In the state where I live sometimes it's hard to tell which is scarier,
Halloween or election day—a useful reminder that Christians are
constantly besieged both by supernatural powers and by the results of
our own sinfulness, whether individual or communal.
John Updike’s death in January left a giant hole in my reading life. He chronicled American culture during my lifetime in a way that I always found lucid and smart. He seemed to know about everything, from Søren Kierkegaard to Ted Williams. And I simply loved the way he wrote.
For most of canonical history, Mark's Gospel has been considered an ugly
duckling and its author a clumsy yokel. It can hardly be a coincidence
that this Gospel was recognized as a swan and its author newly
discovered as a literary genius after the development of sophisticated
cinematic technique prepared us to read it better.
It is impossible, I believe, to have another All Saints Day come and go
without recalling and giving thanks for those saints without
halos—family members, mentors and friends—who were gifts of God to us
and who now worship before the throne. Perhaps the first thing to do on
All Saints Day is to remember them and give thanks to God for their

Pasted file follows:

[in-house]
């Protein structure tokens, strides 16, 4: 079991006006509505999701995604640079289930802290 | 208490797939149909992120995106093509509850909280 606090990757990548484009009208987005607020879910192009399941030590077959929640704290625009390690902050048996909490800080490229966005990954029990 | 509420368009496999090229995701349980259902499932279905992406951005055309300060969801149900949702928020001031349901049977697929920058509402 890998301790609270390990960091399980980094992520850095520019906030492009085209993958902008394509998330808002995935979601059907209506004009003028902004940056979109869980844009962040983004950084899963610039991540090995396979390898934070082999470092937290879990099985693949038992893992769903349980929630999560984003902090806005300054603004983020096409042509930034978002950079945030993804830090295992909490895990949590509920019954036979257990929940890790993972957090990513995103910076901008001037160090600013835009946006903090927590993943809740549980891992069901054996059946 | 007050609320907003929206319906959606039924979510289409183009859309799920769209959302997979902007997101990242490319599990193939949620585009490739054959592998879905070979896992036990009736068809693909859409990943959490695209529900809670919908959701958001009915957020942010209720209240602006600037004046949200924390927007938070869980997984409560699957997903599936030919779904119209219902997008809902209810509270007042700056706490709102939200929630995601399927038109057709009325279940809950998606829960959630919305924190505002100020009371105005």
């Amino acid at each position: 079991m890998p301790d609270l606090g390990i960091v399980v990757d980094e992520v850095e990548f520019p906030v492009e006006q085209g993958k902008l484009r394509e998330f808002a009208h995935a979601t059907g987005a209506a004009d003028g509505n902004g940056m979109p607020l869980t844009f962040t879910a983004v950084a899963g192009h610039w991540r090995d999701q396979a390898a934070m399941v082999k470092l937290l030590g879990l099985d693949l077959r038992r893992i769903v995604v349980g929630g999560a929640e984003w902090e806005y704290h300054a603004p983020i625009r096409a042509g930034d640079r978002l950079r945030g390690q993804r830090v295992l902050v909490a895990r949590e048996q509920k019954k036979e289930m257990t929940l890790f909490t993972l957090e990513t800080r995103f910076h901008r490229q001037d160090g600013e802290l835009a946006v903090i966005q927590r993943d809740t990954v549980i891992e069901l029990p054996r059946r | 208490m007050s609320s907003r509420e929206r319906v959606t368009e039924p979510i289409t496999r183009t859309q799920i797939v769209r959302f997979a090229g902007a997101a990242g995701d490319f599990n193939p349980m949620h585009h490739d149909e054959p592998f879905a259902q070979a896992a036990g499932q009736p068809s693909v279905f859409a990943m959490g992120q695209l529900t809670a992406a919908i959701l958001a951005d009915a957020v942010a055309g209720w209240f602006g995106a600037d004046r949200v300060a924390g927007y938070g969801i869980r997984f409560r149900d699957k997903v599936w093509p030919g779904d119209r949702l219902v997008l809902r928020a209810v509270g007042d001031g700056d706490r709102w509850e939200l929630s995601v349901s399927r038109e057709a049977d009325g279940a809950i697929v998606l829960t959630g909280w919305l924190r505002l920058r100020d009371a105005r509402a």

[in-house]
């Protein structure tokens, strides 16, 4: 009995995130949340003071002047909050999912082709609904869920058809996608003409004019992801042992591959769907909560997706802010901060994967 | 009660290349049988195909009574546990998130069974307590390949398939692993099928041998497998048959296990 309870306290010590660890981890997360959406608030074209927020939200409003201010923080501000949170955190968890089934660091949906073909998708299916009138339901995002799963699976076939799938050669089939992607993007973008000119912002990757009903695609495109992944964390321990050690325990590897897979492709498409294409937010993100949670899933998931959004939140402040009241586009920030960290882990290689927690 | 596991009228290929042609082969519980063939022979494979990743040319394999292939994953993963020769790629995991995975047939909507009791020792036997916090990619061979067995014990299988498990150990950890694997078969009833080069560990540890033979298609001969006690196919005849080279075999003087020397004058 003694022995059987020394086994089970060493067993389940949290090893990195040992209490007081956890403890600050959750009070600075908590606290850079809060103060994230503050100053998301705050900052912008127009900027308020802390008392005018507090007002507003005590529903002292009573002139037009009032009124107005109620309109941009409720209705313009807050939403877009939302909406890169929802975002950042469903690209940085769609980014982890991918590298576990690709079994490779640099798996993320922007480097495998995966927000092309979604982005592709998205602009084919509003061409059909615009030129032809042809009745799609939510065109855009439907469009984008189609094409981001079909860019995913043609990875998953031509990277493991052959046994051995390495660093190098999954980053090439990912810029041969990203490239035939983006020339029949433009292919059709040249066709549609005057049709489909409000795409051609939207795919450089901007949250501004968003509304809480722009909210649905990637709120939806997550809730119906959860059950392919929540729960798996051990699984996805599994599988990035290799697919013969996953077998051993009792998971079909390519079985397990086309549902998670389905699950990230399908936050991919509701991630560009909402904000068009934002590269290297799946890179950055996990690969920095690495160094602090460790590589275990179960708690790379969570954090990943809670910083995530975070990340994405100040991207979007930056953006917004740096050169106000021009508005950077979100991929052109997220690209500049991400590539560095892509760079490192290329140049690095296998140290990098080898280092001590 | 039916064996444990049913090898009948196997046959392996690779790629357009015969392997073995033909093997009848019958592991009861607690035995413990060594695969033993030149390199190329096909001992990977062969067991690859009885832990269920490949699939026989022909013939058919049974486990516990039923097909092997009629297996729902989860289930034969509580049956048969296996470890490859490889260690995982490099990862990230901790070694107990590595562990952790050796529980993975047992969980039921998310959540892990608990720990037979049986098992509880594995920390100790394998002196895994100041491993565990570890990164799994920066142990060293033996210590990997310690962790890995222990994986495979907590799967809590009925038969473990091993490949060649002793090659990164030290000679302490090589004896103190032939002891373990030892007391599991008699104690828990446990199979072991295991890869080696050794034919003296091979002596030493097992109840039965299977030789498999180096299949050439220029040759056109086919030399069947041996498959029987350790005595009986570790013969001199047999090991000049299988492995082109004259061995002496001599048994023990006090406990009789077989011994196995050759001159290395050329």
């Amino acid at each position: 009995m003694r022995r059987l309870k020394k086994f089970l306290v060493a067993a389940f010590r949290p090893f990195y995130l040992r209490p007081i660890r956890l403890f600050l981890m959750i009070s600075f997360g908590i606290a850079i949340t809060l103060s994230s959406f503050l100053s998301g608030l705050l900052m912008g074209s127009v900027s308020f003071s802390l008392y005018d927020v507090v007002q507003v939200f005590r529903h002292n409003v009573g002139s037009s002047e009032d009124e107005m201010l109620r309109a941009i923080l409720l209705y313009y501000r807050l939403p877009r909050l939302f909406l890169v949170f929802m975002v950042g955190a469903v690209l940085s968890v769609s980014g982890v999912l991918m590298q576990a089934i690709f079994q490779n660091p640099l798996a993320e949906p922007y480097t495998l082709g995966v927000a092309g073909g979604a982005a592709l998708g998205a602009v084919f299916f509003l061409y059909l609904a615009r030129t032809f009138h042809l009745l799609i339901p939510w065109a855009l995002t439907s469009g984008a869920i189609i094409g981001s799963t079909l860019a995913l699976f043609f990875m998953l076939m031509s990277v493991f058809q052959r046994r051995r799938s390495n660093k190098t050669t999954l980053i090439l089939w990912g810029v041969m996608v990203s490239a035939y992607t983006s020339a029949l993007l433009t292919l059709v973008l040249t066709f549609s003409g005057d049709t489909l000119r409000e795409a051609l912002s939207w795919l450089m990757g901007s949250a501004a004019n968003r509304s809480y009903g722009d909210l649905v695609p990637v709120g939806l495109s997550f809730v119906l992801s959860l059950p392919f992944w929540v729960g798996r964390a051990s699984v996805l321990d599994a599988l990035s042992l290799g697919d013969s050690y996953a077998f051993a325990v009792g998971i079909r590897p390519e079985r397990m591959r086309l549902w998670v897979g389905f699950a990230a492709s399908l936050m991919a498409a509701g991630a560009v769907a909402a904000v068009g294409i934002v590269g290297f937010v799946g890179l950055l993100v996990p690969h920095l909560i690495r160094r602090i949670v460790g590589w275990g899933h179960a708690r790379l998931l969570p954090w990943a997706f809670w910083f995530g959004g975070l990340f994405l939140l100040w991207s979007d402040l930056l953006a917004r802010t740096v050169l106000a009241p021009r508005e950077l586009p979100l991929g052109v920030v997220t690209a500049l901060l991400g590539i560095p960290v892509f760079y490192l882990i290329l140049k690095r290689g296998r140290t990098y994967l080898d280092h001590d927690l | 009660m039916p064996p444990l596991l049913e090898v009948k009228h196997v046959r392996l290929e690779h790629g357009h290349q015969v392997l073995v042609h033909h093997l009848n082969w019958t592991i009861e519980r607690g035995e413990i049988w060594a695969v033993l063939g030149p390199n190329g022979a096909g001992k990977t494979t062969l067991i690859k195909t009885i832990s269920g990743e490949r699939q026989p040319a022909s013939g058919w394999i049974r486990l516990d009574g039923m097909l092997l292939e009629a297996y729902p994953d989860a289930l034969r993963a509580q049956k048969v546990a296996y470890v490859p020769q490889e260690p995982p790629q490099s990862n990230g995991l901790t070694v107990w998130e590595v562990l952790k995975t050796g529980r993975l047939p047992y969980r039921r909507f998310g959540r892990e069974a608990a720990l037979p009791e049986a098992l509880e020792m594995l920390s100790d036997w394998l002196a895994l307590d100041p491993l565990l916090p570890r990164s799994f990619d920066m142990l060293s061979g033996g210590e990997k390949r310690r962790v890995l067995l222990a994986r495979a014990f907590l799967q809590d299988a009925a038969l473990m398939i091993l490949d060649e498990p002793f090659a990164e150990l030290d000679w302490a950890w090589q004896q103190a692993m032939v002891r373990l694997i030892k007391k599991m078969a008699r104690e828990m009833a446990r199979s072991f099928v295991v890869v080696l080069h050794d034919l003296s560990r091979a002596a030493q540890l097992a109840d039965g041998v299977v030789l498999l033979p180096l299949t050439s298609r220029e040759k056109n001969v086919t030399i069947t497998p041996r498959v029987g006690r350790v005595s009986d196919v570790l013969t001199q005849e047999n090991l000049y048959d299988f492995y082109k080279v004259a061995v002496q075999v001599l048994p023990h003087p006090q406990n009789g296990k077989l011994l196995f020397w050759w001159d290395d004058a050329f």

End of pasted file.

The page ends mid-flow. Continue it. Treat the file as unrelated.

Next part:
presence in our lives.
An Alcoholics Anonymous group that has been meeting in a Baptist church in Keithville, Louisiana, for more than five years was told that it can no longer meet there. The church is forcing the group out for fear that if it lets nonchurch groups use the building, it could be forced to let it be used for the marriage of gays or lesbians. The pastor said the church was acting on the advice of an article in the Louisiana Baptist Church Message. A spokesperson for People Acting for Change and Equality said the church’s action is misguided. “Even if we have legalized gay marriage throughout the country, no church will be forced to marry gay people if they don’t want to,” she said (KSLA News, September 25).